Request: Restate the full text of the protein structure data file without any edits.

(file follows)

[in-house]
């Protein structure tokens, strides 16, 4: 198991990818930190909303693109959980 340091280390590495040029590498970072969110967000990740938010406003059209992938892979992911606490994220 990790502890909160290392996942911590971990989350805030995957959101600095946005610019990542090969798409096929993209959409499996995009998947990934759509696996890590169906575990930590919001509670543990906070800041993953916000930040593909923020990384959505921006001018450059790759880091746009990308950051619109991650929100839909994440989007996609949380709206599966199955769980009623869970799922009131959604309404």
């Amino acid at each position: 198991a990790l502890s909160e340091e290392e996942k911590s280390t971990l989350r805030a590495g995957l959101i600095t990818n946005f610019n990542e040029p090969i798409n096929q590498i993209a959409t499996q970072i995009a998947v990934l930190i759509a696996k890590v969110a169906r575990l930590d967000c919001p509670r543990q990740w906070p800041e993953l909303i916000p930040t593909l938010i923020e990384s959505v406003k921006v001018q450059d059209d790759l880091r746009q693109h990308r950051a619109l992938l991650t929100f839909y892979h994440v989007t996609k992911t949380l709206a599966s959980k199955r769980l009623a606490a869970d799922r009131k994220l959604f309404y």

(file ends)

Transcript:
[in-house]
């Protein structure tokens, strides 16, 4: 198991990818930190909303693109959980 340091280390590495040029590498970072969110967000990740938010406003059209992938892979992911606490994220 990790502890909160290392996942911590971990989350805030995957959101600095946005610019990542090969798409096929993209959409499996995009998947990934759509696996890590169906575990930590919001509670543990906070800041993953916000930040593909923020990384959505921006001018450059790759880091746009990308950051619109991650929100839909994440989007996609949380709206599966199955769980009623869970799922009131959604309404």
């Amino acid at each position: 198991a990790l502890s909160e340091e290392e996942k911590s280390t971990l989350r805030a590495g995957l959101i600095t990818n946005f610019n990542e040029p090969i798409n096929q590498i993209a959409t499996q970072i995009a998947v990934l930190i759509a696996k890590v969110a169906r575990l930590d967000c919001p509670r543990q990740w906070p800041e993953l909303i916000p930040t593909l938010i923020e990384s959505v406003k921006v001018q450059d059209d790759l880091r746009q693109h990308r950051a619109l992938l991650t929100f839909y892979h994440v989007t996609k992911t949380l709206a599966s959980k199955r769980l009623a606490a869970d799922r009131k994220l959604f309404y």